WJBF EXTRA: What’s Causing Backlog Of Criminal Court Cases

By Jillian Benfield

It was one of the most gruesome local murder cases seen in recent years. Jennifer Kitchens Wells was shot multiple times…then tied up and dragged for miles along a McDuffie County road. Wells' ex-husband and his girlfriend are in jail…charged with Jennifer Wells' death. But, other than that, District Attorney Dennis Sanders says the case is as empty as the courtroom.

Dennis Sanders, District Attorney: “We're just having to wait.”

Sanders is waiting on autopsy results. The reason is the GBI Crime Lab is backed up. Sanders says it's been a problem in recent years, but the issue is getting worse, because state lawmakers keep cutting the agency.

Sanders: “It's not a sexy funding, it doesn't help them do what they need to do and that is to get re-elected.”

In 2001, the Georgia Bureau of Investigation (GBI) was given a budget of more than $61 million. In 2009, that number had swelled to $76 million. Then, two years later in 2011, the agency was funded at a lower level than a decade before…at just $60 million.

Mike ayers, GBI Special Agent: “It is inherently important that the Crime Lab continues to function at the highest possible rate that it can. The crime lab is expensive, the things they do there are not cheap.”

GBI Special Agent Mike Ayers says no one can prosecute cases without the Crime Lab. Since the lab is mandated, they're having to cut investigators to keep it running.

Ayers: “We are actually a smaller agency today then we were when I joined this agency, 22 years ago.”

The GBI has lost 68 agents in the past 10 years. Ayers says they used to have an agent assigned to each rural county…

Ayers: “Those days are gone.”

The loss of funding and agents makes it tough for rural sheriffs like McDuffie County Sheriff Logan Marshall, who says he needs the GBI for 40 percent of all his cases.

Sheriff Logan Marshall, McDuffie County: “With man hours, and all it takes to solve cases and get it in the court system, it's very important to have investigators and agents to take care of citizens.”

While local sheriffs deal with the manpower shortage…they also deal with the backlog. District Attorney Sanders says it used to take just two months to get results back…now…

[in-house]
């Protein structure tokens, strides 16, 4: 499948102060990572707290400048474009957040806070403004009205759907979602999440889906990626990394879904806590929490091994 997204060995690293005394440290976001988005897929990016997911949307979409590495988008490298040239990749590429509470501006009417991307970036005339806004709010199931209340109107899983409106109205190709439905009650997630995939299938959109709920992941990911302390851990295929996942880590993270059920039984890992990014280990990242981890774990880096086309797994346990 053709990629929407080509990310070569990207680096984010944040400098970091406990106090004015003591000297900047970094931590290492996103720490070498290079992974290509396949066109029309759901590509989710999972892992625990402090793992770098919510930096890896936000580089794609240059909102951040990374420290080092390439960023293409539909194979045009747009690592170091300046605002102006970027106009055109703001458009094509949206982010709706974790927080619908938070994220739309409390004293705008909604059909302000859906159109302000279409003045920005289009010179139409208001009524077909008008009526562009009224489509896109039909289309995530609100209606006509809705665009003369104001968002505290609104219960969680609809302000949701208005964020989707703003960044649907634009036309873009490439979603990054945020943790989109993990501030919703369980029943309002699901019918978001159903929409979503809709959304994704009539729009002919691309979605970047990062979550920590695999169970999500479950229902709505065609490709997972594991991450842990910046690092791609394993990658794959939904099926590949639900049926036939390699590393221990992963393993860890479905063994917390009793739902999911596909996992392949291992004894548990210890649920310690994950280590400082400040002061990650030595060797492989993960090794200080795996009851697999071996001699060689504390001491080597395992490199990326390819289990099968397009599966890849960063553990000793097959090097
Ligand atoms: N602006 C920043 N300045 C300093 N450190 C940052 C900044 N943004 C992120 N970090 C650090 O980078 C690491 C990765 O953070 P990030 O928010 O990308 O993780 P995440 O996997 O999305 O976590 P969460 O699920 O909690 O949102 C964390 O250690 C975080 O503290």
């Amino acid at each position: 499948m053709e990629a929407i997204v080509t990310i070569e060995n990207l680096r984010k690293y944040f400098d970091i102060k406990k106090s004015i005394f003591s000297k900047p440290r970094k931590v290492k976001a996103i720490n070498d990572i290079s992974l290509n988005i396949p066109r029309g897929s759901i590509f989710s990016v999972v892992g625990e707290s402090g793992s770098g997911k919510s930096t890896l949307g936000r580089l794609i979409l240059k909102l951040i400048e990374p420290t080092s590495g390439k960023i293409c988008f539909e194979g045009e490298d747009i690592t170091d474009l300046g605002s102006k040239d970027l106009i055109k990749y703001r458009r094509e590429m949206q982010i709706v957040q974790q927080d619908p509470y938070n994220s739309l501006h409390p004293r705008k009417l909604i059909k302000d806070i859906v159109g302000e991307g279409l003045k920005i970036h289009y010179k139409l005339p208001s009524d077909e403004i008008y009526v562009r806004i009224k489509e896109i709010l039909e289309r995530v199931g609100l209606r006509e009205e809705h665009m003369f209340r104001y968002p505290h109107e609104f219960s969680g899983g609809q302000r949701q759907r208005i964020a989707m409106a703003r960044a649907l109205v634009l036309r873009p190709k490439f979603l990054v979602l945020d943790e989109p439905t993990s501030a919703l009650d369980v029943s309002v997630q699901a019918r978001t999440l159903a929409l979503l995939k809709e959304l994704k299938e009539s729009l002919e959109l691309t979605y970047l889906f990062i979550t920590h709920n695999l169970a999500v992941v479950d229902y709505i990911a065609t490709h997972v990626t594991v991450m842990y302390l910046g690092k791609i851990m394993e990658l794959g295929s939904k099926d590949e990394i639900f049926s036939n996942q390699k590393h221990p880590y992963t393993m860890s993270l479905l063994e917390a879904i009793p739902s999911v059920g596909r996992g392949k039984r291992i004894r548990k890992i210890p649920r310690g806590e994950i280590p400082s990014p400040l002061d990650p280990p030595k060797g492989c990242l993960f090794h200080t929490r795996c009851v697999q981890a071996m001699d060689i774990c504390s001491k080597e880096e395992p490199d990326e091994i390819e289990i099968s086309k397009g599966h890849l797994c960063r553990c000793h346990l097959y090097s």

Sanders: “We don't get anything back in 30-60 days, any longer. That's a pipe dream.”

So, even in a high profile case like Jennifer Wells', Sanders expects the autopsy will take time.

Not only does the backlog affect the attorneys who have to try these cases, but it also affects the people who will eventually sit here in these seats…the victims' families.

Victims, like Jennifer Wells' daughter, Kayla, will have to wait months, possibly years for justice. Sanders says that is oftentimes the hardest part. But, the GBI backlog doesn't just affect law enforcement and the victims of crimes…

Sanders: “It's not just in the criminal courtroom, it's affecting everyone in their walk of life and people don't realize it until they need them.”

Oftentimes, life insurance companies will require an autopsy before they give the family members money.

Sanders says these cases are oftentimes put at the back of the backlog…and families end up having to wait months for compensation.

It drains county budgets, too, because it causes suspects to sit in jails for longer amounts of time awaiting trial, instead of being housed inside a state prison.

Sanders: “The criminal justice system is the backbone of our society, we cannot prosecute cases without the crime lab.”

Ayers says, if there is one positive to all the cutbacks…it's that it has forced them to become extremely specialized. The GBI focuses on crimes against children, major murder cases, and drug trafficking.

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